The plan to expand the group's sales in home furnishings to two-thirds of total sales and reduce the garment element looks interesting. Meanwhile, the proposal to open more stand-alone furnishing stores and expand the amount of space devoted to sofas and wallpaper should yield higher returns, particularly as the group's home furnishings production is far more efficient than its garment-making.

The store portfolio is being re-shaped, with smaller stores being closed and replaced by larger outlets which can show a wider range of the home furnishings on offer.

Manufacturing is also being radically overhauled. Finance director Jim Walsh says the group's manufacturing plant in Wales had "lost touch with economic reality", with horrific levels of seconds and utilisation running at a lowly 70 per cent. The 1,100 jobs in the Welsh operation will fall to around 700 over the next three years. Cost savings of pounds 2m-pounds 3m are expected, but a sale or closure is not ruled out.

The supply chain and distribution system are also being put under the microscope, as are selling prices, which Ms Iverson says were too high.

The mail order business, which was reined back sharply in 1995 after a disastrous year, is being relaunched.

The dividend of 0.5p is a demonstration of confidence only partly borne out by current trading figures, which are strong in the UK but have fallen in the US and Europe. Analysts are forecasting profits of pounds 16m this year, which puts the shares on a recovery rating of 36. So far so good, but the prospects are already in the price.

Fisher offloads

the losers

Stephen Walls' tenure at the helm of Albert Fisher, the food group, has been punctuated by large exceptional charges as he has struggled to reshape the business away from low-margin, "commodity" areas. Thus far, the shares have resolutely failed to respond to the Walls treatment. Even after yesterday's 2.5p rise to 48.5p, they have underperformed the rest of the market by 47 per cent in the three years since he added executive duties to his chairman's role.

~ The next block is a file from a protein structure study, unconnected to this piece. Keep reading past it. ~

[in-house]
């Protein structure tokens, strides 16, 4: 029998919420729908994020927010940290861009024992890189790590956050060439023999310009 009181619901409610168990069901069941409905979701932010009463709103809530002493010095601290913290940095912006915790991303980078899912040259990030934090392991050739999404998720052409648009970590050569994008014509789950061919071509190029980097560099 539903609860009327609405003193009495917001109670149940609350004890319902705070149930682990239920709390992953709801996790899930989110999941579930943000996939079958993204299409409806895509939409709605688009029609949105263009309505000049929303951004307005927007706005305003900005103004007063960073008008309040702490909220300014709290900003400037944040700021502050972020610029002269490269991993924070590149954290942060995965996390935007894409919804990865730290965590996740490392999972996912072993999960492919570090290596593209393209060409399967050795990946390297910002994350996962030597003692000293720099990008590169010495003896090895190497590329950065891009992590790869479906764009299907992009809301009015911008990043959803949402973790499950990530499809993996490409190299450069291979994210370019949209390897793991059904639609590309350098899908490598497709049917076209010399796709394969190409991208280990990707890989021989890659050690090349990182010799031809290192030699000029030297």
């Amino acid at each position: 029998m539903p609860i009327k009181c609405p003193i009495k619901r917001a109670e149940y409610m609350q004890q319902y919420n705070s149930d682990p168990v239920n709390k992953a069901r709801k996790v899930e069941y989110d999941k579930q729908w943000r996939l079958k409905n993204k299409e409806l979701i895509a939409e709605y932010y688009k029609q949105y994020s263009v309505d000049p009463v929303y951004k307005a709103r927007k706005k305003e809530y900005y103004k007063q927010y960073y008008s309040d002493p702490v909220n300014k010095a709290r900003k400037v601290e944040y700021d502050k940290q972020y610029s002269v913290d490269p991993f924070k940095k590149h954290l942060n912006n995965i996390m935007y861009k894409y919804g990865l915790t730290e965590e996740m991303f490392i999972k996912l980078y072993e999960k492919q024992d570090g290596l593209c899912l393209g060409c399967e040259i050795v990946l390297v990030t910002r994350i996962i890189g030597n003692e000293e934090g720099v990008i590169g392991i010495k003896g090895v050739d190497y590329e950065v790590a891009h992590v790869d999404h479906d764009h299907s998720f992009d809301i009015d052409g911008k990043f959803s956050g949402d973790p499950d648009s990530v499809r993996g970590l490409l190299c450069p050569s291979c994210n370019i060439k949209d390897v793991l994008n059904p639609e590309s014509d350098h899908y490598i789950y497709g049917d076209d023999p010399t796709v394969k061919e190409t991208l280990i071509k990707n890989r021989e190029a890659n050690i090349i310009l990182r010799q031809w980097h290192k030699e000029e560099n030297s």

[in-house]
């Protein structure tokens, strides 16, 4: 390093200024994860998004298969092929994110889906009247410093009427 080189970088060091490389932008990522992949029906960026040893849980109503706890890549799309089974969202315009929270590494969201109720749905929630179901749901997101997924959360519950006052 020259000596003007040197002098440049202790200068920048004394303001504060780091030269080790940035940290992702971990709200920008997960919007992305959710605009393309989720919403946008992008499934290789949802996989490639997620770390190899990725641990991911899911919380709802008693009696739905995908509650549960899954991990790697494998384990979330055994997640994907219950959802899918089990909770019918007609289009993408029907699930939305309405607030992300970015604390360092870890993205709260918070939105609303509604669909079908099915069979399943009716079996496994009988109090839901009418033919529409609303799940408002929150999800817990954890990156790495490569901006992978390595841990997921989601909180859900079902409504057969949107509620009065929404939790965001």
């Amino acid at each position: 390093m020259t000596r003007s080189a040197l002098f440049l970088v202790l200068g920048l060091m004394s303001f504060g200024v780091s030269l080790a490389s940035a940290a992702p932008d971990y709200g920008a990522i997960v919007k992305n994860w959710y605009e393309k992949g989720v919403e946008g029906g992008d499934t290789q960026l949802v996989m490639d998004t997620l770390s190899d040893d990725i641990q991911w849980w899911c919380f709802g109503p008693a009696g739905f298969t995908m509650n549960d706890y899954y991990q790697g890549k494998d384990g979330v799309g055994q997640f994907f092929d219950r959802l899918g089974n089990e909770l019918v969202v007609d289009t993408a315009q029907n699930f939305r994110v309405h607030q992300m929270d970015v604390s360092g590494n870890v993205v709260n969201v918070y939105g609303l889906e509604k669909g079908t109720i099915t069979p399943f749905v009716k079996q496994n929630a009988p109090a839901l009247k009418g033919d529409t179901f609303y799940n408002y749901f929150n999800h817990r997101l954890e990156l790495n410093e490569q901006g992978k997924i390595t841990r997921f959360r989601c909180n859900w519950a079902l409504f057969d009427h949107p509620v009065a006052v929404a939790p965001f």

The hope is that yesterday's announcement of a new bout of disposals and write-offs will re-establish Fisher on the growth track. The biggest hit comes with the decision to withdraw from the German wholesale produce business, which will result in a pounds 42.8m exceptional charge this year. The group also revealed that it was discussing the disposal of a majority stake in its North American distribution business and its joint lettuce- growing venture.

Together, the three disposals will remove profits which totalled pounds 3.6m last year and, Fisher revealed yesterday, turned in losses of pounds 4.5m in the latest six-month period to February. The deficit on discontinued operations held operating profits broadly level at pounds 23.3m in the first half, while the exceptional items plunged the group to a pre-tax loss of pounds 24m, reversing profits of pounds 12.6m last time. Analysts drew some comfort from the fact that Fisher held the half-way dividend at 1.85p.

Fisher operates in difficult markets and the four-fifths growth in first- half profits from European food processing bears out its strategy of concentrating on value-added areas. The moves should help narrow the focus of the business but its remaining fresh produce and seafood operations remain prone to the vicissitudes of nature and big store groups. Profits of pounds 41m before exceptionals would put the shares on a forward p/e of 12. Fair value.